• Analysis and visualization of large datasets from differential expression experiments.
  • Popular visualization methods and packages for genes and genome analysis.

Each class will consist of a short introductory section followed by ‘code-along’ hands-on learning that will gradually build up the lecture’s topic(s). A homework assessment will be assigned after each class to reinforce the skills learned. At the conclusion of the course, students will have the skills to interpret and produce high-quality visualizations that can properly convey their results and conclusions to their peers and the public.

METHODS IN GENOMICS AND PROTEOMICS

Lecturer: Dr. P. Wang

This is an intensive and rigorous laboratory course that will teach students how to produce and analyze data that are central to the fields of genomics and proteomics. The course is divided into three modules, the first of which focuses on genomics, the second on transcriptomics, and the third on proteomics. Each module begins with at least two wet labs where students generate data and end with computer labs where students analyze the data. In this way students will learn how to conduct an experiment from beginning to end. Techniques taught include:

  • DNA and RNA extraction.
  • Shotgun library construction.
  • PCR and DNA sequencing.
  • Expression profiling using microarrays, 2D-gel proteome analysis, and mass spectrometry.
  • Associated bioinformatics analyses such as sequence analysis and assembly, and statistical analysis of microarray and mass spectrometry data.

This is an advanced laboratory and computer-based course and assumes a strong background in molecular genetics and some prior laboratory experience. It is most appropriate for students wishing to pursue careers involving biological research. This course is open to both graduate and undergraduate students.


Online Education

BIOLOGY MEETS PROGRAMMING: BIOINFORMATICS 101 FOR NGS RESEARCHERS

It’s time to integrate next generation genomics techniques into your lab experiments, but where do you start? Watch this recorded webinar to learn from CAGEF director Dr. David Guttman and Dr. Alberto Riva from the University of Florida. 

  • Learn about the bioinformatics approaches used for the variety of tasks involved in NGS
  • Gain a better understanding of the pipelines used to analyze NGS data
  • Acquire new tools for more robust design of NGS experiments
  • Have the opportunity to ask questions during the live broadcast.

Presented by AAAS


Sponsorships & Outreach

CAGEF actively sponsors a range of student activities and external organizations. Outreach programs focus on increasing CAGEF brand awareness within the greater scientific community by maintaining a presence both within the University of Toronto and at relevant national and international conferences.

We have sponsored projects for international Genetically Engineered Machines (iGEM) from 2009-2019

  • CAGEF-sponsored “Encapsulator” iGEM 2009 project won a bronze medal

We have been a sponsor for TorBUG (Toronto Bioinformatics User Group) from 2012-2020 (every year that it has run!)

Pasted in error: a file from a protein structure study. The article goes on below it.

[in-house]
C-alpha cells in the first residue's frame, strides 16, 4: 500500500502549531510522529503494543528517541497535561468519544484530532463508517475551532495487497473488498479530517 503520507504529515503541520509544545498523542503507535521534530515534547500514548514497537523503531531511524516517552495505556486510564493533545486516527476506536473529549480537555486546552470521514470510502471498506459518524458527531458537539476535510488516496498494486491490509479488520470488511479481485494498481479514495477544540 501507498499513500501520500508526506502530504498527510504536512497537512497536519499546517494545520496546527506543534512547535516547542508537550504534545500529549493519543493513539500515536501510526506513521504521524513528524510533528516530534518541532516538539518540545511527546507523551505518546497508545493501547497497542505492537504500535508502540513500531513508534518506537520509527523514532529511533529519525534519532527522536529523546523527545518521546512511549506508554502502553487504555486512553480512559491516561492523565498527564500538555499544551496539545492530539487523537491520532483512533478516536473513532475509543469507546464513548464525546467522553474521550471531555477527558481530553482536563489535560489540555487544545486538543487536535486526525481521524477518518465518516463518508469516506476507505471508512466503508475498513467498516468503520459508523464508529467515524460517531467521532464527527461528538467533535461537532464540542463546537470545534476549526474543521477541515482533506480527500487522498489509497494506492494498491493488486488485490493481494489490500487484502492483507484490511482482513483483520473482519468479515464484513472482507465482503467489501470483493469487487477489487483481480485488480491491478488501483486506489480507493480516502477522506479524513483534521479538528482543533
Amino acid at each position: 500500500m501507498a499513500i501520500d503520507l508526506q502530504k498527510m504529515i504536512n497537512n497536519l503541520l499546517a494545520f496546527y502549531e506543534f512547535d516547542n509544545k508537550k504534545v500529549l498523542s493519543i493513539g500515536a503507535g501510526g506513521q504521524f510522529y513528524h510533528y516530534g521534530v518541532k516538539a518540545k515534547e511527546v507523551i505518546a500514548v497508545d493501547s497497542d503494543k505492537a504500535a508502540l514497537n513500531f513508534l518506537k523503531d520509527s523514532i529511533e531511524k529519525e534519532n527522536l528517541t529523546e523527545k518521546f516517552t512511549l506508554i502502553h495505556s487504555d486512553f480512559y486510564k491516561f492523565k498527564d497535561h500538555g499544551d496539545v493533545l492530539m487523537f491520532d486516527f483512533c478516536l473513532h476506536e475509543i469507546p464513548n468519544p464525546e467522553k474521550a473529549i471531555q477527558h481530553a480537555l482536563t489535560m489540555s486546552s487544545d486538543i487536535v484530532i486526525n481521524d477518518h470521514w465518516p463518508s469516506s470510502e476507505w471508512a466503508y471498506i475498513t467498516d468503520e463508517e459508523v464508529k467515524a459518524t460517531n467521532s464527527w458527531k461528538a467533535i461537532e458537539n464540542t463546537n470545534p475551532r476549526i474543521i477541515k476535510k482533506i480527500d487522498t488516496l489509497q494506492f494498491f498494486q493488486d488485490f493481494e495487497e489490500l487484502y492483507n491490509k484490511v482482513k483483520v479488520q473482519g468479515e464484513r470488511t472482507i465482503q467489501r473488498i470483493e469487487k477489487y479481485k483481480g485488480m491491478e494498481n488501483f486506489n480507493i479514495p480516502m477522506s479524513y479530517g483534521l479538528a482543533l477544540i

CAGEF has also been a long time supporter and sponsor of the Collaborative Graduate Program in Genome Biology and Bioinformatics

We participated in Science Rendezvous 2018 with a fun and educational child-friendly booth introducing basic concepts in microbiology.


Conferences

Plant and Animal Genome (January 2020) in San Diego, California

Canadian Society of Microbiology (June 2019) in Sherbrooke, Quebec

American Society of Plant Biology (2019) in San Jose, California

Plant and Animal Genome (January 2019) in San Diego, California

American Society of Plant Biology (2018) in Montreal, Quebec

Canadian Society of Microbiology (June 2018) in Winnipeg, Manitoba

International Conference on Arabidopsis Research (2017) in St. Louis, Missouri

Canadian Society of Microbiology (June 2017) in Toronto, Ontario
CAGEF partnered with Illumina at this meeting to offer a Research Accelerator Award of up to $10,000 of Illumina NextSeq500 sequencing

American Society of Plant Biology (2017) in Honolulu, Hawaii

American Society of Plant Biology (July 2016) in Austin, Texas

International Plant Growth Substances Association (June 2016) in Toronto, Ontario

Canadian Society of Microbiology (June 2016) in Toronto, Ontario
CAGEF partnered with Illumina at this meeting to offer a Research Accelerator Award of up to $10,000 of Illumina NextSeq500 sequencing

Great Lakes Bioinformatics and Canadian Computational Biology Conference (May 2016) in Toronto, Ontario

International Conference on Arabidopsis Research (July 2015) in Paris, France

Canadian Society of Plant Biology Eastern Regional Meeting (November 2015) in Toronto, Ontario

Canadian Plant Genomics Workshop (Aug 2015) in Victoria, British Columbia

American Society of Plant Biology (July 2015) in Minneapolis, Minnesota

International Conference on Arabidopsis Research (July 2014) in Vancouver, British Columbia

Canadian Plant Genomics Workshop (Aug 2013) in Halifax, Nova Scotia

Plant and Animal Genome (January 2013) in San Diego, California

International Conference on Systems Biology (Aug 2012) in Toronto, Ontario

American Society of Plant Biology (July 2012) in Austin, Texas

Molecular Biology of Plant Pathogens (April 2012) in Reading, UK

Canadian Plant Genomics Workshop (Aug 2011) in Niagara Falls, Ontario